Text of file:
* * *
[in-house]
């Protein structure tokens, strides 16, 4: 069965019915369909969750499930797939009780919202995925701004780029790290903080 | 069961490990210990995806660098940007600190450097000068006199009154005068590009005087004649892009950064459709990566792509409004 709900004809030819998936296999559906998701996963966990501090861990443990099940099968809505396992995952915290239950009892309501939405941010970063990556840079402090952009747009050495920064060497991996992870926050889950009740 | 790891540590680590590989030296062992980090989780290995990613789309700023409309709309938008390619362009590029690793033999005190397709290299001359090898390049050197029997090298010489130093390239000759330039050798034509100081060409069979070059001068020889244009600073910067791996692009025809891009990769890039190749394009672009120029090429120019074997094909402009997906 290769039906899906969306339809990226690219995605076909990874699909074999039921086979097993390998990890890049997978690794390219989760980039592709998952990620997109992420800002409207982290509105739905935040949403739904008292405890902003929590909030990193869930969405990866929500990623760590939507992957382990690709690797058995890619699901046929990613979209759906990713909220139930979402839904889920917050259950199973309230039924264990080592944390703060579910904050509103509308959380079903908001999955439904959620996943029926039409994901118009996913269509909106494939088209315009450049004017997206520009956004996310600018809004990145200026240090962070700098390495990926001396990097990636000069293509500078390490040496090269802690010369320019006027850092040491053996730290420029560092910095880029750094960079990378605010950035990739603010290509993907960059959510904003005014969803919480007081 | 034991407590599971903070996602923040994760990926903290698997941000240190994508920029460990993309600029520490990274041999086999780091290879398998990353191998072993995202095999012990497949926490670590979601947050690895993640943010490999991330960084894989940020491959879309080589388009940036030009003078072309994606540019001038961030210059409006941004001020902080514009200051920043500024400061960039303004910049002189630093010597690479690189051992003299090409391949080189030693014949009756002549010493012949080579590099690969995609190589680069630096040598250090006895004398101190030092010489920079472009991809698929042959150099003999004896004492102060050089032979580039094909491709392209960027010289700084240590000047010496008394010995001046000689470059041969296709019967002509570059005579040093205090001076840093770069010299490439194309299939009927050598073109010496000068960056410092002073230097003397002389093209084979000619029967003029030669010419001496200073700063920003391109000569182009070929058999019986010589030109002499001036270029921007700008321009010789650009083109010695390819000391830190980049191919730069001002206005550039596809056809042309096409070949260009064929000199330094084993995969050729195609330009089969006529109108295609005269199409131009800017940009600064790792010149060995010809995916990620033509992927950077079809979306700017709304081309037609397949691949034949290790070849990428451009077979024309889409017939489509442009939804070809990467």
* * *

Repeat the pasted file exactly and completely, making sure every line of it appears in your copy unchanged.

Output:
[in-house]
């Protein structure tokens, strides 16, 4: 069965019915369909969750499930797939009780919202995925701004780029790290903080 | 069961490990210990995806660098940007600190450097000068006199009154005068590009005087004649892009950064459709990566792509409004 709900004809030819998936296999559906998701996963966990501090861990443990099940099968809505396992995952915290239950009892309501939405941010970063990556840079402090952009747009050495920064060497991996992870926050889950009740 | 790891540590680590590989030296062992980090989780290995990613789309700023409309709309938008390619362009590029690793033999005190397709290299001359090898390049050197029997090298010489130093390239000759330039050798034509100081060409069979070059001068020889244009600073910067791996692009025809891009990769890039190749394009672009120029090429120019074997094909402009997906 290769039906899906969306339809990226690219995605076909990874699909074999039921086979097993390998990890890049997978690794390219989760980039592709998952990620997109992420800002409207982290509105739905935040949403739904008292405890902003929590909030990193869930969405990866929500990623760590939507992957382990690709690797058995890619699901046929990613979209759906990713909220139930979402839904889920917050259950199973309230039924264990080592944390703060579910904050509103509308959380079903908001999955439904959620996943029926039409994901118009996913269509909106494939088209315009450049004017997206520009956004996310600018809004990145200026240090962070700098390495990926001396990097990636000069293509500078390490040496090269802690010369320019006027850092040491053996730290420029560092910095880029750094960079990378605010950035990739603010290509993907960059959510904003005014969803919480007081 | 034991407590599971903070996602923040994760990926903290698997941000240190994508920029460990993309600029520490990274041999086999780091290879398998990353191998072993995202095999012990497949926490670590979601947050690895993640943010490999991330960084894989940020491959879309080589388009940036030009003078072309994606540019001038961030210059409006941004001020902080514009200051920043500024400061960039303004910049002189630093010597690479690189051992003299090409391949080189030693014949009756002549010493012949080579590099690969995609190589680069630096040598250090006895004398101190030092010489920079472009991809698929042959150099003999004896004492102060050089032979580039094909491709392209960027010289700084240590000047010496008394010995001046000689470059041969296709019967002509570059005579040093205090001076840093770069010299490439194309299939009927050598073109010496000068960056410092002073230097003397002389093209084979000619029967003029030669010419001496200073700063920003391109000569182009070929058999019986010589030109002499001036270029921007700008321009010789650009083109010695390819000391830190980049191919730069001002206005550039596809056809042309096409070949260009064929000199330094084993995969050729195609330009089969006529109108295609005269199409131009800017940009600064790792010149060995010809995916990620033509992927950077079809979306700017709304081309037609397949691949034949290790070849990428451009077979024309889409017939489509442009939804070809990467």